Kiwi Birds


New Zealand has four species of kiwi birds; three of them are vulnerable or near-endangered, and one of them, the North Island brown kiwi, is considered endangered by IUCN. Although numbers are stabilizing through conservation efforts, along with all the subspecies together sort a total population of 35,000, an alarming 94 percent of chicks die before they reach breeding age.

About the size of a chicken, the kiwi evolved as a flightless bird because of the the lack of land predators in its natural habitat. Males along with females tend to mate for life, which is about twenty years. Traditionally, the kiwi was believed to be under the protection of the Maori god of the forest, Tane Mahuta. The Maori, who once hunted the bird but who now venerate it, decorate their ceremonial cloaks as well as kiwi feathers collected from dead birds or gathered usually in the forests. The word “kiwi” was given to Topical Zealand soldiers during World War I in addition to is now a common nickname designating all Up to date Zealanders.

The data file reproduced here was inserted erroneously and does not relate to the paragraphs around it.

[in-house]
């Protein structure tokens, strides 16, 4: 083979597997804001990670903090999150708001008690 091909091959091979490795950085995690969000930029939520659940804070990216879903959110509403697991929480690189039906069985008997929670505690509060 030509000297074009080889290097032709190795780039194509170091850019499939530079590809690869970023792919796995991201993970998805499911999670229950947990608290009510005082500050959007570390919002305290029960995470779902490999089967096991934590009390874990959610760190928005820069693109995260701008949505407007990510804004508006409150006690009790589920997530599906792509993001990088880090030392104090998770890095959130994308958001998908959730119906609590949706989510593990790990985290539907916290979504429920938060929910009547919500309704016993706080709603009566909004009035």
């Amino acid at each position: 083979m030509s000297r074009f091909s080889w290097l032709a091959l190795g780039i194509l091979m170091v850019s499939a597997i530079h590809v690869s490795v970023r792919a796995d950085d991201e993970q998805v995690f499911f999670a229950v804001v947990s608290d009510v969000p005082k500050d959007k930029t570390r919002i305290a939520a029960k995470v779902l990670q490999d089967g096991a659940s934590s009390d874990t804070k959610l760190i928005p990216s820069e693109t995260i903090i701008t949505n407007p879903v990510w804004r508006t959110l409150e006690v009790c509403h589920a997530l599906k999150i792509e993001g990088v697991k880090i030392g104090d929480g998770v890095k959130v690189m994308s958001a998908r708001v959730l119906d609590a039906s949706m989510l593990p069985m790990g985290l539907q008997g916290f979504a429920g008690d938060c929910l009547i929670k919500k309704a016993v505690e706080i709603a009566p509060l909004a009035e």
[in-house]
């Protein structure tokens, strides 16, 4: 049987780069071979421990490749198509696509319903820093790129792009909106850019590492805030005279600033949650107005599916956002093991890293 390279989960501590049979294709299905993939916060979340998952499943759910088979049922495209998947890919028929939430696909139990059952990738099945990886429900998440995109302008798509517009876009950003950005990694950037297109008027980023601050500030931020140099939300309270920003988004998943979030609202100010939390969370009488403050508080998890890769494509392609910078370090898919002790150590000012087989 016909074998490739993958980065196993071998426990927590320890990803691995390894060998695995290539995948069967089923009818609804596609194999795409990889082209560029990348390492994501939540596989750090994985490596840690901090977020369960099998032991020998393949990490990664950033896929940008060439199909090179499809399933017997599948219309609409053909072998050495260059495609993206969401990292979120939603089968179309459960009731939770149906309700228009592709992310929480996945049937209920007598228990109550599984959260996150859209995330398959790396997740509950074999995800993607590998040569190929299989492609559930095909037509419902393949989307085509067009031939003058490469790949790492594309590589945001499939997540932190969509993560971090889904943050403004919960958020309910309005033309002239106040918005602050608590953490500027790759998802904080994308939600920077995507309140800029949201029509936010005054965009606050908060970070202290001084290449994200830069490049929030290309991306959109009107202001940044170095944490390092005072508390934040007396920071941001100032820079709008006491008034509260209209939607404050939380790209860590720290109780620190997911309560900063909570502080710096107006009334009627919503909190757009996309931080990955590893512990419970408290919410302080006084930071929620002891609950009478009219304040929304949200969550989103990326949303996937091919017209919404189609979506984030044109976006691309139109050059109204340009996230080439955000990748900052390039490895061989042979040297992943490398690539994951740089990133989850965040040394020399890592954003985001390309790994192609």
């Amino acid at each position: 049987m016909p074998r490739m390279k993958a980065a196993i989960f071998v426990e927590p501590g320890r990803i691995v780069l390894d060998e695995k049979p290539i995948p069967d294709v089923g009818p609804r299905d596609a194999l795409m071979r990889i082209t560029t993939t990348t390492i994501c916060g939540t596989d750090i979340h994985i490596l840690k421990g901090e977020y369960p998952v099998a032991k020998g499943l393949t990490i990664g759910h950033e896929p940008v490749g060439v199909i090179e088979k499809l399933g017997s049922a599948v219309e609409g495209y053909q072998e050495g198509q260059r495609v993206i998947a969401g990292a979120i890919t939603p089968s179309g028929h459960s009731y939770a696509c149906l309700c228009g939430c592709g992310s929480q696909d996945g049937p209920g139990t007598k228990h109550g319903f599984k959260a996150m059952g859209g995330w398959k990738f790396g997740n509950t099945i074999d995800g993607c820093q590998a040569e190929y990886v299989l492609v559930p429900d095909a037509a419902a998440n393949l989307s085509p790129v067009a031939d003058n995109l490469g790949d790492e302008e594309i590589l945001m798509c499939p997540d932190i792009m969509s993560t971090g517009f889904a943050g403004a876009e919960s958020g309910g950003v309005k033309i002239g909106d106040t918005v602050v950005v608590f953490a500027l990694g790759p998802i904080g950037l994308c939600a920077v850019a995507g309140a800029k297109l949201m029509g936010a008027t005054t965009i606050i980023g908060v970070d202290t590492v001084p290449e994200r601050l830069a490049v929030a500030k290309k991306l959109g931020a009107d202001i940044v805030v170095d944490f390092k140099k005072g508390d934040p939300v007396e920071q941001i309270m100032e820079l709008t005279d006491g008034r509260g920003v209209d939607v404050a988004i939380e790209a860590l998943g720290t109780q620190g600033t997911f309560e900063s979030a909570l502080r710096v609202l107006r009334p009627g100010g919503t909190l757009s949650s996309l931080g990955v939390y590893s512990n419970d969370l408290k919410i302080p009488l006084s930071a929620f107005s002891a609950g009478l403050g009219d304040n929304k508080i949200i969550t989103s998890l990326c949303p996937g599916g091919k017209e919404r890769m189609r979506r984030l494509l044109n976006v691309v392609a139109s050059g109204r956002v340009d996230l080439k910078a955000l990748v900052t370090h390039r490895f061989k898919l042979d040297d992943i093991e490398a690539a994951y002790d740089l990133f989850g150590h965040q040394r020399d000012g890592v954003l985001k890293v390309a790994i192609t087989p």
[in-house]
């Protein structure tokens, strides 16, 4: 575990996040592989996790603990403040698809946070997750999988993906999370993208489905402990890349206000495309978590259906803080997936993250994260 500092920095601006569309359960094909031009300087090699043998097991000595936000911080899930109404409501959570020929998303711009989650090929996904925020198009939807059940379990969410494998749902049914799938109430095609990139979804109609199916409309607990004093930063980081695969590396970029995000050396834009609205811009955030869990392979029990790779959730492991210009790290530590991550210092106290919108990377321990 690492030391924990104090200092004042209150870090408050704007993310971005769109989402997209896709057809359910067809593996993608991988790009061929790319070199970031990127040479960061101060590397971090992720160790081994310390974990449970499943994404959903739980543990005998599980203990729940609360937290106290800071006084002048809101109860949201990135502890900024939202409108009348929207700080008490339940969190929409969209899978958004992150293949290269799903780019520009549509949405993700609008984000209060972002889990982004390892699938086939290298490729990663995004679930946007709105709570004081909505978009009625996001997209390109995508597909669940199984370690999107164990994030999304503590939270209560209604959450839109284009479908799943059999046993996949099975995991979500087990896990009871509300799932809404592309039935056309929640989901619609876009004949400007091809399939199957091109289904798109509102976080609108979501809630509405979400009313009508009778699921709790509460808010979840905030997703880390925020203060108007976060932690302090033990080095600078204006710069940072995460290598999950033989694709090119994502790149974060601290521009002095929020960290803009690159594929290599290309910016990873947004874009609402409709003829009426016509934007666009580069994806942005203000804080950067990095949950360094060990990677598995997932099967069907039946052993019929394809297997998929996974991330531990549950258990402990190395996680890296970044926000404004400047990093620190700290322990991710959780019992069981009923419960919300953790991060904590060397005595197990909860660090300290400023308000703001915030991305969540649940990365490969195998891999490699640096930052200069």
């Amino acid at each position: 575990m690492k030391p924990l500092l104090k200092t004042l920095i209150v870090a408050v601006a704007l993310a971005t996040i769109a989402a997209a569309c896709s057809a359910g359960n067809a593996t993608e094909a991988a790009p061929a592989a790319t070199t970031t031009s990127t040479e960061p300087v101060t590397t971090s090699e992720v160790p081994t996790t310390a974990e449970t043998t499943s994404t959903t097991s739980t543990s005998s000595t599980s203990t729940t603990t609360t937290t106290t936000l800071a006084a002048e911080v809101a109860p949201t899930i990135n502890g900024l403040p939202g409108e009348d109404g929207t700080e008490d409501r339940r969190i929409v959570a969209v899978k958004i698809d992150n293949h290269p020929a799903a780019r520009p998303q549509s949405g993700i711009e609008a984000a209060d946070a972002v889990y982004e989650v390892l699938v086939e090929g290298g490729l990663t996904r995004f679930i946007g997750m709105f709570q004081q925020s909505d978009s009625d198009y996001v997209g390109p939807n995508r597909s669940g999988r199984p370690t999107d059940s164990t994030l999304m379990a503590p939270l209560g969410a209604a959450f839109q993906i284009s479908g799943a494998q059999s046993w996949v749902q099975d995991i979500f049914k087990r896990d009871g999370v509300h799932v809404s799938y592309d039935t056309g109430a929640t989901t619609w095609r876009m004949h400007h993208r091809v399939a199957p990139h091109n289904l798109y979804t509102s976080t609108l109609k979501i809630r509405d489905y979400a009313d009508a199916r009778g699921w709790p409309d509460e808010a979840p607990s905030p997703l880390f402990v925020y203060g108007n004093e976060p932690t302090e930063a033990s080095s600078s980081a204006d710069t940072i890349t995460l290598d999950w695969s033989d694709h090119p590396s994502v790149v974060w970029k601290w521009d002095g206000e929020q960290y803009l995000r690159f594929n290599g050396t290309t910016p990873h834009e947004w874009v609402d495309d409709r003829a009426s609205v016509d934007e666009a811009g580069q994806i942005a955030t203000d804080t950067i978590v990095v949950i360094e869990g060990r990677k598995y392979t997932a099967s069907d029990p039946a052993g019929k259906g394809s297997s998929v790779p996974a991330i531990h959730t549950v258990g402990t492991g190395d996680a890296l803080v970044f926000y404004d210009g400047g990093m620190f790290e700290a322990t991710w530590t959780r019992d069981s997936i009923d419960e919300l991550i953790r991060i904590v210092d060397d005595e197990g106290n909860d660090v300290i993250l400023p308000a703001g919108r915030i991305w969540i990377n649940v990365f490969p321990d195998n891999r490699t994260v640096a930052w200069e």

The most common of the species, the North Island brown kiwi, has the healthiest population base, at around 25,000. It is found in the northern region of the North Island. The majority of chicks are killed by predators, especially non-native cats, pet, plus other little mammals. Smaller populations during the islands are threatened with habitat loss.

Education in addition to conservation efforts usually in the role of Current Zealand involve strict monitoring systems including radio-tracking, trained dog searches, in addition to invite-counts. Organizations are in place along with personnel to collect eggs in addition to place them in incubators before they could be attacked from the predators; once birds are old enough to fend for themselves, they’re released into the wild. As well as sustained territory protection plus predator control, it is hoped kiwi numbers will stabilize indefinitely.

“The kiwi is a biological oddity and full of character. Extra than any other native animal, they may be entwined in our identity as New Zealanders.”
-The BNZ Save the Kiwi Trust



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